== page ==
Dehumanization of your opponent is easy. Understanding them is difficult, but it’s the only way this is going to work. If we care about solving problems, we need to realize that people who contend with our ideas likely have a point. They probably have important information and perspectives to bring to the discussion.

We bring our differing values (or beliefs) into every interaction and situation we enter. We do not prioritize our values the same way–nor should we.

It is my hope that by highlighting the diversity of human values, we can advance human progress in much kinder ways. These fundamental disagreements will be resolved, but they don’ t have to. I want adversaries across debates to become more humanized in the minds of their opponents.

Internal Threat

Our values are visceral. Even when they are grounded intellectually (often they are not) the fact that they under-gird so much of our lives, we will have a deep seated emotional reaction to anything that would move us to reconsider our perspective. We react in fear because having to re-define our assumptions about the world is a tremendously traumatic experience. We react harshly and often aggressively toward anything that would threaten our worldview.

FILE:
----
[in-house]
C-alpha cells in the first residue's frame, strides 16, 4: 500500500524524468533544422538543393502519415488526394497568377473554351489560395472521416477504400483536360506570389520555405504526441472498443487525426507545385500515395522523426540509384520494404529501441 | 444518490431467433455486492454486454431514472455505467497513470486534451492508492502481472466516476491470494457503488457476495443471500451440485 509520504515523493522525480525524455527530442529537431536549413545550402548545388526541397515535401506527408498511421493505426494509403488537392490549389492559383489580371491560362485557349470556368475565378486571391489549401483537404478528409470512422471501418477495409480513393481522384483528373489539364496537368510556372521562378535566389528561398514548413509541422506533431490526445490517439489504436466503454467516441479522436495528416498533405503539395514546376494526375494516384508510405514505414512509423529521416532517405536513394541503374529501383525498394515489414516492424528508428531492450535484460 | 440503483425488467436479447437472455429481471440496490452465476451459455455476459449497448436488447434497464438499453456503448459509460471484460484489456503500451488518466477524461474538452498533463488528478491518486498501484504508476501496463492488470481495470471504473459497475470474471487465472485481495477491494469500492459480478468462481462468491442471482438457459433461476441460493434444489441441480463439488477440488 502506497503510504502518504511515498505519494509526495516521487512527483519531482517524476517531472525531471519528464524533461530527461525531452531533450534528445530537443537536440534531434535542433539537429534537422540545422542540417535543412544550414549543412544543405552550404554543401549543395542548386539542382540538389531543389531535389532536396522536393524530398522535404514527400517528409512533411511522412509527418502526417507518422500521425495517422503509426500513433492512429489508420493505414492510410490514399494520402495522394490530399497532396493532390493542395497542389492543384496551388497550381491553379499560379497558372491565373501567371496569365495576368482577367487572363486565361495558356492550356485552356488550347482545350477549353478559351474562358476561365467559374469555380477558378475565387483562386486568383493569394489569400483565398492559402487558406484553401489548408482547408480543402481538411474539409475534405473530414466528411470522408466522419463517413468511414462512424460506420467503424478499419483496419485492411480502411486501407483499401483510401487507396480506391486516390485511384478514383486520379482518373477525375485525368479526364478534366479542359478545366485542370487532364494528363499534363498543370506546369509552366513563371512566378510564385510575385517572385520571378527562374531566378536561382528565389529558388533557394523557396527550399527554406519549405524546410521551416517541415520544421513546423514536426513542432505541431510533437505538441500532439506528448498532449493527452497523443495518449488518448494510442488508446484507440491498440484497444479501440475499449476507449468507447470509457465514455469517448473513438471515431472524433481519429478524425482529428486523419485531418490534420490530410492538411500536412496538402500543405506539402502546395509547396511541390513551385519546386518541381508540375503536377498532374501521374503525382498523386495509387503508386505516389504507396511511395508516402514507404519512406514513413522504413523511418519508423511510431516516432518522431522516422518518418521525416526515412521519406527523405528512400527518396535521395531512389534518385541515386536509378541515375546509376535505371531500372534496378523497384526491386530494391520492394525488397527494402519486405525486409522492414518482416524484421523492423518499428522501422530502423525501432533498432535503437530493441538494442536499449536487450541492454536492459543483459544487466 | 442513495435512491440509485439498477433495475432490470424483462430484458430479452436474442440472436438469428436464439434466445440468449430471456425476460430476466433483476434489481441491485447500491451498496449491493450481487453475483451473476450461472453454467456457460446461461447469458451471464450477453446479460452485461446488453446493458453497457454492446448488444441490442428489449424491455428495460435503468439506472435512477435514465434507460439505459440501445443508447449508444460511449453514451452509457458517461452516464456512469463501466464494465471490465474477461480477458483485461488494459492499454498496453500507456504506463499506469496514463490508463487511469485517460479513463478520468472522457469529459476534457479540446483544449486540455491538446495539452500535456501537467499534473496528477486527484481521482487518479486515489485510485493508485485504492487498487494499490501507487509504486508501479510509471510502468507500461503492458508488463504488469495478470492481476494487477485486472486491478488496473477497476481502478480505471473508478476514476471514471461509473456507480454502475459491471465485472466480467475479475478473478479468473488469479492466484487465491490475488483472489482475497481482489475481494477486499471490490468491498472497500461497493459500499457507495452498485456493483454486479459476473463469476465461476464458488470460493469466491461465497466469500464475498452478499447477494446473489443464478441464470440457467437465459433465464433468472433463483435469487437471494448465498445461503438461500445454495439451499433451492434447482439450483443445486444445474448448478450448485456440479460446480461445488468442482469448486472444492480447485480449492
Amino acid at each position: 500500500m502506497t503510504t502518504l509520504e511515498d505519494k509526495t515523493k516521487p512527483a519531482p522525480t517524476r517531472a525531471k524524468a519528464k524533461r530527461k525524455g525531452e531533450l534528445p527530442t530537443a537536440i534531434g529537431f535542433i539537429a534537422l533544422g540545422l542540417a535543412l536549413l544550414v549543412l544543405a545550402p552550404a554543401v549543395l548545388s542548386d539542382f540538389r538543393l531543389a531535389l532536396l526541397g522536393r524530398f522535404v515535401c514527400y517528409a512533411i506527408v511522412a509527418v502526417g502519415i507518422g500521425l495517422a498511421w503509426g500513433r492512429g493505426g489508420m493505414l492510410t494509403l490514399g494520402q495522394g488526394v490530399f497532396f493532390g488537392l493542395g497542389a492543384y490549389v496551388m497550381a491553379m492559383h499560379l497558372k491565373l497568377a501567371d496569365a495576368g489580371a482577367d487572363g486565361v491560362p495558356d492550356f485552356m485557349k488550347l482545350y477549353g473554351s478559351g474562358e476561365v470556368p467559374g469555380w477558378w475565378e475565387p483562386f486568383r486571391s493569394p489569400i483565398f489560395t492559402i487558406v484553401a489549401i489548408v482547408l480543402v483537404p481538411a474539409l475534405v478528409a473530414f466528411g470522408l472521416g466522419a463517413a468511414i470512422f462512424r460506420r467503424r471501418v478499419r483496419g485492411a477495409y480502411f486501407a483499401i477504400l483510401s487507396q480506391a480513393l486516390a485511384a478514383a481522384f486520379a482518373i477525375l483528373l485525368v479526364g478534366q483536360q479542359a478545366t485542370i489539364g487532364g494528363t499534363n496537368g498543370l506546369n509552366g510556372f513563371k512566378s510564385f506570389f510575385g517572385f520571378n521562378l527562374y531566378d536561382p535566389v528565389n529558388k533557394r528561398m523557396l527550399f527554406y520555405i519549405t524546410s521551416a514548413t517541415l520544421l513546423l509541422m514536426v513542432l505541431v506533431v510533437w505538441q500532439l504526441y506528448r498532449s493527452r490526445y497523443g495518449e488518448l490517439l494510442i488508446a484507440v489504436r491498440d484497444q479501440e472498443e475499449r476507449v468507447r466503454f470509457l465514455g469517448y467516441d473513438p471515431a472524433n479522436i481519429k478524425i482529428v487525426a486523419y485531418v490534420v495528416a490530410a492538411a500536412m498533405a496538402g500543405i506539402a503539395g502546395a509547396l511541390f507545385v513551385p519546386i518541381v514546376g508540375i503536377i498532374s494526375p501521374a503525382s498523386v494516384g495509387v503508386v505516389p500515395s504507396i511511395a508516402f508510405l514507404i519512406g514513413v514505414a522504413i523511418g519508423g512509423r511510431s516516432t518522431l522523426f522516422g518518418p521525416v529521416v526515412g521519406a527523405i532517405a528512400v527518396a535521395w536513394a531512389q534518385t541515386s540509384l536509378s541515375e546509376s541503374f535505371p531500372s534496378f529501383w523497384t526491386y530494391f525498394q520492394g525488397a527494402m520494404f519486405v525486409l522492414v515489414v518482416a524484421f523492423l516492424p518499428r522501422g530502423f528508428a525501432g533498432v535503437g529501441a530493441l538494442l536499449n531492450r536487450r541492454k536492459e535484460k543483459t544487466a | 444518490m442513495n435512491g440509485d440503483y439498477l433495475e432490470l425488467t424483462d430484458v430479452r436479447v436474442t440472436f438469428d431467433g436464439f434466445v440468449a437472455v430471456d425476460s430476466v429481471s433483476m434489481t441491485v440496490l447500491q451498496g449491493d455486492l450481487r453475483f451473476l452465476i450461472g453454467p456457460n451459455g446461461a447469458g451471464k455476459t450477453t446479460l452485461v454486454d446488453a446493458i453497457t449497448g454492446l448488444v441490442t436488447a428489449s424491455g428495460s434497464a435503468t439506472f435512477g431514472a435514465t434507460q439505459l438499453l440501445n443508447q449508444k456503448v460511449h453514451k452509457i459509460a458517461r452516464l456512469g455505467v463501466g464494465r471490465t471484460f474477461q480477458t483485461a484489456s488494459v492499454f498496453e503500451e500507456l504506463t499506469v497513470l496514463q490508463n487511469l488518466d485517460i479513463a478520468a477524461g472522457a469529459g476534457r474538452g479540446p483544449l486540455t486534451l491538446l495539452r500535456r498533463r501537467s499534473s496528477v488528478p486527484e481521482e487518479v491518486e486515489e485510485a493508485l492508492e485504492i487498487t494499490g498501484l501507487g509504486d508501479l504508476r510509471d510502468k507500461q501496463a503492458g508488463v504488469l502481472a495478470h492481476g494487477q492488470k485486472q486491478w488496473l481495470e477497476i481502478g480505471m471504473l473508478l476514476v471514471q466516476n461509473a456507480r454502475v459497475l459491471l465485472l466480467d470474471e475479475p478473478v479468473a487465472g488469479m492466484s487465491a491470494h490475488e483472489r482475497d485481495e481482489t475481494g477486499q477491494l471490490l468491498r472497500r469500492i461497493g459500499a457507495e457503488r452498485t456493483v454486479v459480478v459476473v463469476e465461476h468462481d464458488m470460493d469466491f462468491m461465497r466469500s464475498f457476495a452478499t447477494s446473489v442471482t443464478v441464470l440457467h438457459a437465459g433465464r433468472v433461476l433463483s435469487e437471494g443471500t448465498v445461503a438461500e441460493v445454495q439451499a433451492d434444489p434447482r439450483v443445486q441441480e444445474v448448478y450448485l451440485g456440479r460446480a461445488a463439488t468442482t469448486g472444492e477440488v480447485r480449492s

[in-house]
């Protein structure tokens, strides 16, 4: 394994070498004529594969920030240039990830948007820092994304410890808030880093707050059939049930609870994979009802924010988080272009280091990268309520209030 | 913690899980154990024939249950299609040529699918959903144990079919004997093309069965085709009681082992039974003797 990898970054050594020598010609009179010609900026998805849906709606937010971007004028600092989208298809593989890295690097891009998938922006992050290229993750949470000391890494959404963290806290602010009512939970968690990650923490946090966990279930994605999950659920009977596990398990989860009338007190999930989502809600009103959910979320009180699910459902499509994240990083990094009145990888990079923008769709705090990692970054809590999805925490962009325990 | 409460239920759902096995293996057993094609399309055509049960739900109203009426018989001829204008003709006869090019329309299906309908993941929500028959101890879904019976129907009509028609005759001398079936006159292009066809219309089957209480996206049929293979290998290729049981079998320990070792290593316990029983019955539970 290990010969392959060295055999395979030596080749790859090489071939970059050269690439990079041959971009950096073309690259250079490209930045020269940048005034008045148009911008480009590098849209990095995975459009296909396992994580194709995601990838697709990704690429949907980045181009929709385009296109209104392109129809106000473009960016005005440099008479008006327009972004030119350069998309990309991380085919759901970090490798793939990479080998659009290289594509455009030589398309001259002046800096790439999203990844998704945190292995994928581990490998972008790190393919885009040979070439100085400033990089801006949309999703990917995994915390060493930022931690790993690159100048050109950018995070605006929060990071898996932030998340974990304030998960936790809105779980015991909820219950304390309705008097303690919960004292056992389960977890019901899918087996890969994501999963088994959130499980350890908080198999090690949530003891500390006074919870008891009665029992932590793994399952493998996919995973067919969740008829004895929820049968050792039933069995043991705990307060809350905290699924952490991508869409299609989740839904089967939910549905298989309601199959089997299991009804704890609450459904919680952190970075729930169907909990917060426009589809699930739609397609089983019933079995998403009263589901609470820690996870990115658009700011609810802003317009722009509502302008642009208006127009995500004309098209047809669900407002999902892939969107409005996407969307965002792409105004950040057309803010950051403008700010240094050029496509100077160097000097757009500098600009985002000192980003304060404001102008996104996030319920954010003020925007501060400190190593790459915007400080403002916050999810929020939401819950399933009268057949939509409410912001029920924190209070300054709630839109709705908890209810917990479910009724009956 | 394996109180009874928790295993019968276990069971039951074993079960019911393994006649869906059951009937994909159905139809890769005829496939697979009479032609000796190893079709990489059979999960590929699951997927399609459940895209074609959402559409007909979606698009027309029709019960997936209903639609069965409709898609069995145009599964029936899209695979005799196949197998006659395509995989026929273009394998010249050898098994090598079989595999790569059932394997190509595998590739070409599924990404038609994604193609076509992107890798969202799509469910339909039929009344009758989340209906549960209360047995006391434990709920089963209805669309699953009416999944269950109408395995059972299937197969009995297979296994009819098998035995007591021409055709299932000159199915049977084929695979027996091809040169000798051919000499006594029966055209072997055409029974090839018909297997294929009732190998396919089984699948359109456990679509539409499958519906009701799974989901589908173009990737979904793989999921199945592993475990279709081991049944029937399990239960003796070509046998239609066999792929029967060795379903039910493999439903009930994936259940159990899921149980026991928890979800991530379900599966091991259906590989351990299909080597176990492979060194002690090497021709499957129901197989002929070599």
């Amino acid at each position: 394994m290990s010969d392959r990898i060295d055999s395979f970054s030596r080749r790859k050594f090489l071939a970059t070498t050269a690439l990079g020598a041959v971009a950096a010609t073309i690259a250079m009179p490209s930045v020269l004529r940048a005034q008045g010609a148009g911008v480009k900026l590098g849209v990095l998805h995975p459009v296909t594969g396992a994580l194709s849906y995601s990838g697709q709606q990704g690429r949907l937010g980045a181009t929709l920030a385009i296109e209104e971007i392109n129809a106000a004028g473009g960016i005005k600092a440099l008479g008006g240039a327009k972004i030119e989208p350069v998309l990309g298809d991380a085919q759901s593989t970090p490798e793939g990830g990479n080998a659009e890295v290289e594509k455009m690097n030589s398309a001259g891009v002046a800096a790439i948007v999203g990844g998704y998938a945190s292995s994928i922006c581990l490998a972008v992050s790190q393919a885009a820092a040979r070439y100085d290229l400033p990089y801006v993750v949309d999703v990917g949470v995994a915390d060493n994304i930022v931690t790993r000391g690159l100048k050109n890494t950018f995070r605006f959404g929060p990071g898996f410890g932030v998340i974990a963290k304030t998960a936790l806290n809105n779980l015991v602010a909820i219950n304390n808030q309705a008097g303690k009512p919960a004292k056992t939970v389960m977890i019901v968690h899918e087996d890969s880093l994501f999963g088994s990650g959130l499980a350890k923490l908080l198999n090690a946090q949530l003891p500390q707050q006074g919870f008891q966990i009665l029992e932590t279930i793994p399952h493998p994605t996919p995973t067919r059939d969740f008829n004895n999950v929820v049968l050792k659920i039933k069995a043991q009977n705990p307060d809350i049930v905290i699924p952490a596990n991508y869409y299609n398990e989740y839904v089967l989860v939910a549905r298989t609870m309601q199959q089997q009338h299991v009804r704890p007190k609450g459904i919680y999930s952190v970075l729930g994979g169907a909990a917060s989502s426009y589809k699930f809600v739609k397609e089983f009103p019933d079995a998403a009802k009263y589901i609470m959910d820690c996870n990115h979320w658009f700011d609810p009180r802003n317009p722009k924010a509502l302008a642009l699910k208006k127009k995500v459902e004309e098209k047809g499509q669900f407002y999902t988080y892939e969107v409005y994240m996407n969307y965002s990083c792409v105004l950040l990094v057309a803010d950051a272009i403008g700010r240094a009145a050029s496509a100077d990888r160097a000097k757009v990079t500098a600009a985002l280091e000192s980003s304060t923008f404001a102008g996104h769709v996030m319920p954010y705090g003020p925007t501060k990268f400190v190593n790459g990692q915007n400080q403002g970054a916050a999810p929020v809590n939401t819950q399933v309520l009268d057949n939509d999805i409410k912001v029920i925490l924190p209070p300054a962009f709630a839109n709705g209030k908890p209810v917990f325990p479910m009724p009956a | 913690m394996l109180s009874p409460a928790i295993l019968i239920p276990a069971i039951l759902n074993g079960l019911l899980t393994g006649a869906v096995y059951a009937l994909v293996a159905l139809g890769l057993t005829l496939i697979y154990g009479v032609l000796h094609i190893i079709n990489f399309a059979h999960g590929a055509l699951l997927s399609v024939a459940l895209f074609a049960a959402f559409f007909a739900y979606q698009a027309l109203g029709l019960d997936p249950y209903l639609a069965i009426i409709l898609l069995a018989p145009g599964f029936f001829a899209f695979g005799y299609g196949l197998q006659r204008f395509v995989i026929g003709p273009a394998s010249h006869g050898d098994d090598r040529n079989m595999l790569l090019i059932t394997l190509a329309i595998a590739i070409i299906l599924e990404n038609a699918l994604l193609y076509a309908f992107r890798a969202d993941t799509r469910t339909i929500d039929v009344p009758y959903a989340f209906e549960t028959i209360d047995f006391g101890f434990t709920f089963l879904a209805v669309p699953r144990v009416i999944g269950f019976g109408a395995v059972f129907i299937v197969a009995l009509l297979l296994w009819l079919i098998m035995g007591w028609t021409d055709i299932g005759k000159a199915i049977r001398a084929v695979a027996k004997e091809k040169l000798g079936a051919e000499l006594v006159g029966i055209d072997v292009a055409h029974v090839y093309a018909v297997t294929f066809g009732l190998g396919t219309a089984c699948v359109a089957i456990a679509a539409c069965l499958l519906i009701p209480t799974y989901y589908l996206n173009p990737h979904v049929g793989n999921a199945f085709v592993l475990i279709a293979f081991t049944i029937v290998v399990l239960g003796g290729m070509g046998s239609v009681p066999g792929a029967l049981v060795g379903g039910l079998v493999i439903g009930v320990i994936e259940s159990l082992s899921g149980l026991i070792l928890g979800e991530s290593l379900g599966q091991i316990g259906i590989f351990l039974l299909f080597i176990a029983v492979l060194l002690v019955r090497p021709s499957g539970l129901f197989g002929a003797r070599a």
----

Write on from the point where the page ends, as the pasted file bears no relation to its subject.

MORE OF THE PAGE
New perspectives which adversely impact our relationships are terribly difficult to adopt. Many of our social groups are defined by certain commonly held beliefs. If we were ever to depart from them, we may face social ostracism from close friends, colleagues, and sometimes family members. For some, that cost is too great. For that reason, challenging ideas are seen as an existential threat.